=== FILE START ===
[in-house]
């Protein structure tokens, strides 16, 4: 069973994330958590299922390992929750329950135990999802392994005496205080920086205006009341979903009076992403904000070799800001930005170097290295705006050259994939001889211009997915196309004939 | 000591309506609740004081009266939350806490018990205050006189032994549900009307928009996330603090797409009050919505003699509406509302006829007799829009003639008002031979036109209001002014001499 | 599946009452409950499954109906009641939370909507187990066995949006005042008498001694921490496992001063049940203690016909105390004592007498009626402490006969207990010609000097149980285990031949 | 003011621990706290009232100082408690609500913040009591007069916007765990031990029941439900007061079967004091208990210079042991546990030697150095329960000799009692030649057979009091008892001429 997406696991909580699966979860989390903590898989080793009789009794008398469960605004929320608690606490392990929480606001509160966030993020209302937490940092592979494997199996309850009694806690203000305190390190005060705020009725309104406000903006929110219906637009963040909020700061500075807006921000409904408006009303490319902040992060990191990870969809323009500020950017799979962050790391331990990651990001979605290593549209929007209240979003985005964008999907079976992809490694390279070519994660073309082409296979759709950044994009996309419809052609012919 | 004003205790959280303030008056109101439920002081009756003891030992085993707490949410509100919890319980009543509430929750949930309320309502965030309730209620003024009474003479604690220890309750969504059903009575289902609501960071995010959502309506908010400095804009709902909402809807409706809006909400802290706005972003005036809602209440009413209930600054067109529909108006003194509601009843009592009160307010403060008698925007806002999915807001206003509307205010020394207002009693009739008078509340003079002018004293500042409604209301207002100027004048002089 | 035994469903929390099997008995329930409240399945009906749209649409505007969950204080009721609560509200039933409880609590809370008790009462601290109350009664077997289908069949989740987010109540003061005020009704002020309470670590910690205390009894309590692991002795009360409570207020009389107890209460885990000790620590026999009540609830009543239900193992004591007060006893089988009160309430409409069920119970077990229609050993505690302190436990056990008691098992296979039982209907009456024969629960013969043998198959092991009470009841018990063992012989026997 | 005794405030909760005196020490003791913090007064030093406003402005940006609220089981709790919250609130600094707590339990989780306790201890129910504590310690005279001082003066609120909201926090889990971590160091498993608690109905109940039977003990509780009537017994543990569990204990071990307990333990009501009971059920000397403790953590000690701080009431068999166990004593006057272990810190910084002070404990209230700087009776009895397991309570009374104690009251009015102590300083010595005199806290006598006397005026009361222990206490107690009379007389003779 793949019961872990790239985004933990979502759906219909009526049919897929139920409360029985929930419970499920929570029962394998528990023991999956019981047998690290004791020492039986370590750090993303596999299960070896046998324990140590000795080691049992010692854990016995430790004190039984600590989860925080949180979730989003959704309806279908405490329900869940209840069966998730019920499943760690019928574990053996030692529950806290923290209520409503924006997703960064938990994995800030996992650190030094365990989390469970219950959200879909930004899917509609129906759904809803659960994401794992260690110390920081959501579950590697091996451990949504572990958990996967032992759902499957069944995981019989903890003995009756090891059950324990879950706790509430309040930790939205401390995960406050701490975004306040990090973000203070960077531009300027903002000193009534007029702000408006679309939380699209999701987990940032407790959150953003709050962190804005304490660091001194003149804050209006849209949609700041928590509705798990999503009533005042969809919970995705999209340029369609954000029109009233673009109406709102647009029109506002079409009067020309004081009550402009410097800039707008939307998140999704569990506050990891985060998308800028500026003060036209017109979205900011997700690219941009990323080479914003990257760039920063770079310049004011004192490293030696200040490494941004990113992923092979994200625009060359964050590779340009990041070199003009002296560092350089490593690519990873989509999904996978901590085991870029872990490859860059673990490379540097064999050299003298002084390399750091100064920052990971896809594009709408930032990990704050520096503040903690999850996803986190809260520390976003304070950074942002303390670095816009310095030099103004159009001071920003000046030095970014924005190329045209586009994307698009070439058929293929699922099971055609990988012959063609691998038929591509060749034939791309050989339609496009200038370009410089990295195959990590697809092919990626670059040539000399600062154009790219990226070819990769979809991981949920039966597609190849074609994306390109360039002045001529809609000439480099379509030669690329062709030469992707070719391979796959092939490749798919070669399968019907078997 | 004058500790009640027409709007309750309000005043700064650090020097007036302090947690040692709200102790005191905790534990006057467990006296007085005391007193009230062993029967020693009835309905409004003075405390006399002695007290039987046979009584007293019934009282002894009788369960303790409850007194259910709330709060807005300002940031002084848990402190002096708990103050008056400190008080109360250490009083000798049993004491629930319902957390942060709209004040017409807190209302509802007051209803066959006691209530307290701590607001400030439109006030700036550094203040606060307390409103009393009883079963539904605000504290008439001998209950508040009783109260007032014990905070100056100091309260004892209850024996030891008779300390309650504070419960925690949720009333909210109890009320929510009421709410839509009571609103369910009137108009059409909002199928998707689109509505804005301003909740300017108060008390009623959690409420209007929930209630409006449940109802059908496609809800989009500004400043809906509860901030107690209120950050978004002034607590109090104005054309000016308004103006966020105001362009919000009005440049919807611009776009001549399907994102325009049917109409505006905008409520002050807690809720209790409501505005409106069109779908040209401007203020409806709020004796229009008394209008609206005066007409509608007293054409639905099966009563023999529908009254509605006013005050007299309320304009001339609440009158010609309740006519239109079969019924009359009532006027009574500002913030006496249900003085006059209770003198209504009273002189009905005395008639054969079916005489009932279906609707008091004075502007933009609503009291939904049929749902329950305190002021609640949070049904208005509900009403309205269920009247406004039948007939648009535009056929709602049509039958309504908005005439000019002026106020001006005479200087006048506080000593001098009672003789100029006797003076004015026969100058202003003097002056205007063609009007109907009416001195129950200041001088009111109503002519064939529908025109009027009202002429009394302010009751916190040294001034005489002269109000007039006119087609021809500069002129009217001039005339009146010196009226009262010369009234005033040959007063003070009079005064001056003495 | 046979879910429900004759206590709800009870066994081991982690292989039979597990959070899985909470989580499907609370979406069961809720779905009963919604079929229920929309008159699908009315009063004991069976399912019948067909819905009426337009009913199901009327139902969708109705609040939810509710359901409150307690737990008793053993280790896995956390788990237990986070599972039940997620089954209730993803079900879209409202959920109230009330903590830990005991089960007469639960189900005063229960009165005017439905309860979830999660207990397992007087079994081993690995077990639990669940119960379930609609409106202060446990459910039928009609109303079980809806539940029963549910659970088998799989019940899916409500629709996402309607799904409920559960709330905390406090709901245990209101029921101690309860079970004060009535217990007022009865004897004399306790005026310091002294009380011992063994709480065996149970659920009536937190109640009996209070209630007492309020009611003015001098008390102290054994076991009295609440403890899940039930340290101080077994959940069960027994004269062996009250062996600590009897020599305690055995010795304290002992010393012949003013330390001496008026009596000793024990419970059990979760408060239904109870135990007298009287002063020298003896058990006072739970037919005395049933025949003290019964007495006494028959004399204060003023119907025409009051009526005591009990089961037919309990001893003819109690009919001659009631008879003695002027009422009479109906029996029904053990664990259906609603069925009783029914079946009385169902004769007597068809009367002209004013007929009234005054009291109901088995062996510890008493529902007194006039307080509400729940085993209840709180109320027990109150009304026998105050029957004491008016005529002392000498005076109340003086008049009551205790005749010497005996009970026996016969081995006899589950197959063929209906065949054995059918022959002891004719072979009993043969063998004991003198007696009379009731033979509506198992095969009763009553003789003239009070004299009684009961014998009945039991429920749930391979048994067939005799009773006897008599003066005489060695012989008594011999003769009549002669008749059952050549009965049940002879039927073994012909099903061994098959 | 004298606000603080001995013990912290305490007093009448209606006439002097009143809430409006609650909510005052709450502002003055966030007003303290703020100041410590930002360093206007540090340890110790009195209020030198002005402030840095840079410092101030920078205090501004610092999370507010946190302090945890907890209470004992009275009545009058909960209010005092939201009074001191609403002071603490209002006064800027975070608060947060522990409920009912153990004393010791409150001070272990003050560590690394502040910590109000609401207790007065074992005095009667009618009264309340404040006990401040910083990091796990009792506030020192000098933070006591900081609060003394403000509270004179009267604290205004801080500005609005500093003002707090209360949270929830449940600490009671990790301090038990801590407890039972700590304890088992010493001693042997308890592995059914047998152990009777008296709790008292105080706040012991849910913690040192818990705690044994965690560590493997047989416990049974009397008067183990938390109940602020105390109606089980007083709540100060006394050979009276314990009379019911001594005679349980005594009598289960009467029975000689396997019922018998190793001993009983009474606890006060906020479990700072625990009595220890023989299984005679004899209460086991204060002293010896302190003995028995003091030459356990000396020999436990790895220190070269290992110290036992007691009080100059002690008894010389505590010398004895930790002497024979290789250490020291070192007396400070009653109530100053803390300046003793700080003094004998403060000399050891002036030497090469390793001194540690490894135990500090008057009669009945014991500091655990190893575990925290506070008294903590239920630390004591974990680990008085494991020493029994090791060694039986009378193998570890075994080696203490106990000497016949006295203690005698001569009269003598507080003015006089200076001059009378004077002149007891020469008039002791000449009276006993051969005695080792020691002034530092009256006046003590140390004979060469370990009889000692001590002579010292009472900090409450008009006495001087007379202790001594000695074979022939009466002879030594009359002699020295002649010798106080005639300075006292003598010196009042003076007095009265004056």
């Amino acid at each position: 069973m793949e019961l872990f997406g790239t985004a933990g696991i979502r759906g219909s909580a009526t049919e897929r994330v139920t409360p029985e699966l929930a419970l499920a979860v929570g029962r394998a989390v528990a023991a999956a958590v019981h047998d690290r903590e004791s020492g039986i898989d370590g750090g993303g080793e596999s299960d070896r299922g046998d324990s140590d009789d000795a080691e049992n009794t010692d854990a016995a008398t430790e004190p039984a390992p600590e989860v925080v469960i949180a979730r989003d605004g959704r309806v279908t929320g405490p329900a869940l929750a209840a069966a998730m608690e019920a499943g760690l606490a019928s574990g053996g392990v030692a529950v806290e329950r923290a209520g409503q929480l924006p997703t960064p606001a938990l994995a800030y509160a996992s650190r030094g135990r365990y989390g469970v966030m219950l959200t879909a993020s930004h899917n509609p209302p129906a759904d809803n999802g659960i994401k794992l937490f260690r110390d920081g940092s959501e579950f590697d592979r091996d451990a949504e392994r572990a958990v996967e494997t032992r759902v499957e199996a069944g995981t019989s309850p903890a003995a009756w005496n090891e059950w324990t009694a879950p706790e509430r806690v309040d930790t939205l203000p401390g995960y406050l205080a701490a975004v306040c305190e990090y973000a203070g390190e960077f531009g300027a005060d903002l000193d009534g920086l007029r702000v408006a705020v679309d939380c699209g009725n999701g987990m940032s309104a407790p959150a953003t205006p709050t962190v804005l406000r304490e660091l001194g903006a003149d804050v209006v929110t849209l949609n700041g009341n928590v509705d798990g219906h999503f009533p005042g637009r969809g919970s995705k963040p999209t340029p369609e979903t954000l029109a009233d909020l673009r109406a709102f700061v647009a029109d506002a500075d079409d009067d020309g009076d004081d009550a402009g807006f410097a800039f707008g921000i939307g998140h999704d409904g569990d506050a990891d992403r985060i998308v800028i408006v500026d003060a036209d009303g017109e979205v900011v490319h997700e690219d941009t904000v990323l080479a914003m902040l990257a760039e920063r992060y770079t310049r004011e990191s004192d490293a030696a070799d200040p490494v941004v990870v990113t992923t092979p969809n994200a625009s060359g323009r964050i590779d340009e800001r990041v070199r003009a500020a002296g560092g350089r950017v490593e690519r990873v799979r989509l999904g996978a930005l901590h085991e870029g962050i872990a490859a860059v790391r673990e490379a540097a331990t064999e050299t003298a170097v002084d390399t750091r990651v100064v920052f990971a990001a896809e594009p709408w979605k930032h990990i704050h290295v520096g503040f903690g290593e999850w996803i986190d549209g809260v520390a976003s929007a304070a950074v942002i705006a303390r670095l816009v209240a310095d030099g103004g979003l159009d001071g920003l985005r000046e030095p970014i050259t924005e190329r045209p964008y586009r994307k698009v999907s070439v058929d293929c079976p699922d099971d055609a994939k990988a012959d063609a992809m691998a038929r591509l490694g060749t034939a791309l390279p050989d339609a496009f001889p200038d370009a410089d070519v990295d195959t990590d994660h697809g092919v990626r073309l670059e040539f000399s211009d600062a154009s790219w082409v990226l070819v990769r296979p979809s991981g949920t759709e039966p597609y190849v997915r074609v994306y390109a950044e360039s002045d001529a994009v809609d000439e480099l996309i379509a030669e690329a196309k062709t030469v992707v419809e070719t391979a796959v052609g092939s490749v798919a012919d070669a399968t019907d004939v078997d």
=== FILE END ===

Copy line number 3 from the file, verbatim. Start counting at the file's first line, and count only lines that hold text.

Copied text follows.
């Amino acid at each position: 069973m793949e019961l872990f997406g790239t985004a933990g696991i979502r759906g219909s909580a009526t049919e897929r994330v139920t409360p029985e699966l929930a419970l499920a979860v929570g029962r394998a989390v528990a023991a999956a958590v019981h047998d690290r903590e004791s020492g039986i898989d370590g750090g993303g080793e596999s299960d070896r299922g046998d324990s140590d009789d000795a080691e049992n009794t010692d854990a016995a008398t430790e004190p039984a390992p600590e989860v925080v469960i949180a979730r989003d605004g959704r309806v279908t929320g405490p329900a869940l929750a209840a069966a998730m608690e019920a499943g760690l606490a019928s574990g053996g392990v030692a529950v806290e329950r923290a209520g409503q929480l924006p997703t960064p606001a938990l994995a800030y509160a996992s650190r030094g135990r365990y989390g469970v966030m219950l959200t879909a993020s930004h899917n509609p209302p129906a759904d809803n999802g659960i994401k794992l937490f260690r110390d920081g940092s959501e579950f590697d592979r091996d451990a949504e392994r572990a958990v996967e494997t032992r759902v499957e199996a069944g995981t019989s309850p903890a003995a009756w005496n090891e059950w324990t009694a879950p706790e509430r806690v309040d930790t939205l203000p401390g995960y406050l205080a701490a975004v306040c305190e990090y973000a203070g390190e960077f531009g300027a005060d903002l000193d009534g920086l007029r702000v408006a705020v679309d939380c699209g009725n999701g987990m940032s309104a407790p959150a953003t205006p709050t962190v804005l406000r304490e660091l001194g903006a003149d804050v209006v929110t849209l949609n700041g009341n928590v509705d798990g219906h999503f009533p005042g637009r969809g919970s995705k963040p999209t340029p369609e979903t954000l029109a009233d909020l673009r109406a709102f700061v647009a029109d506002a500075d079409d009067d020309g009076d004081d009550a402009g807006f410097a800039f707008g921000i939307g998140h999704d409904g569990d506050a990891d992403r985060i998308v800028i408006v500026d003060a036209d009303g017109e979205v900011v490319h997700e690219d941009t904000v990323l080479a914003m902040l990257a760039e920063r992060y770079t310049r004011e990191s004192d490293a030696a070799d200040p490494v941004v990870v990113t992923t092979p969809n994200a625009s060359g323009r964050i590779d340009e800001r990041v070199r003009a500020a002296g560092g350089r950017v490593e690519r990873v799979r989509l999904g996978a930005l901590h085991e870029g962050i872990a490859a860059v790391r673990e490379a540097a331990t064999e050299t003298a170097v002084d390399t750091r990651v100064v920052f990971a990001a896809e594009p709408w979605k930032h990990i704050h290295v520096g503040f903690g290593e999850w996803i986190d549209g809260v520390a976003s929007a304070a950074v942002i705006a303390r670095l816009v209240a310095d030099g103004g979003l159009d001071g920003l985005r000046e030095p970014i050259t924005e190329r045209p964008y586009r994307k698009v999907s070439v058929d293929c079976p699922d099971d055609a994939k990988a012959d063609a992809m691998a038929r591509l490694g060749t034939a791309l390279p050989d339609a496009f001889p200038d370009a410089d070519v990295d195959t990590d994660h697809g092919v990626r073309l670059e040539f000399s211009d600062a154009s790219w082409v990226l070819v990769r296979p979809s991981g949920t759709e039966p597609y190849v997915r074609v994306y390109a950044e360039s002045d001529a994009v809609d000439e480099l996309i379509a030669e690329a196309k062709t030469v992707v419809e070719t391979a796959v052609g092939s490749v798919a012919d070669a399968t019907d004939v078997d």